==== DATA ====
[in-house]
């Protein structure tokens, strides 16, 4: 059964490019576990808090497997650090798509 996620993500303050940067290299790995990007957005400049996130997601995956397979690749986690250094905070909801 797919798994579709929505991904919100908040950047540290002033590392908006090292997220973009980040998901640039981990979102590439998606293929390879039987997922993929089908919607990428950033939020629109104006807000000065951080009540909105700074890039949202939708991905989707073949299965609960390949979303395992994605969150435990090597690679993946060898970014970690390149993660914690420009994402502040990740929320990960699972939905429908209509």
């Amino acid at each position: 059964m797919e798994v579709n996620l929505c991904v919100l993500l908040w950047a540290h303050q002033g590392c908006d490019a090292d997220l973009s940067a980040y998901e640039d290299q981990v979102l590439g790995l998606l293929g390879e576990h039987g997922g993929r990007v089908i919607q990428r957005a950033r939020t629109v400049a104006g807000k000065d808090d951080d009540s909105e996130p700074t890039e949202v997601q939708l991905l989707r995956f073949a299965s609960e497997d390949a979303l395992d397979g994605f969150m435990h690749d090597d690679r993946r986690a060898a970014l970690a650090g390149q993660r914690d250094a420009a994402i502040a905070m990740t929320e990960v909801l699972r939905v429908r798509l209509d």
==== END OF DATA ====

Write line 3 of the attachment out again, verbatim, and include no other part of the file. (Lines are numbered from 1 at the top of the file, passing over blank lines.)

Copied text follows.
């Amino acid at each position: 059964m797919e798994v579709n996620l929505c991904v919100l993500l908040w950047a540290h303050q002033g590392c908006d490019a090292d997220l973009s940067a980040y998901e640039d290299q981990v979102l590439g790995l998606l293929g390879e576990h039987g997922g993929r990007v089908i919607q990428r957005a950033r939020t629109v400049a104006g807000k000065d808090d951080d009540s909105e996130p700074t890039e949202v997601q939708l991905l989707r995956f073949a299965s609960e497997d390949a979303l395992d397979g994605f969150m435990h690749d090597d690679r993946r986690a060898a970014l970690a650090g390149q993660r914690d250094a420009a994402i502040a905070m990740t929320e990960v909801l699972r939905v429908r798509l209509d």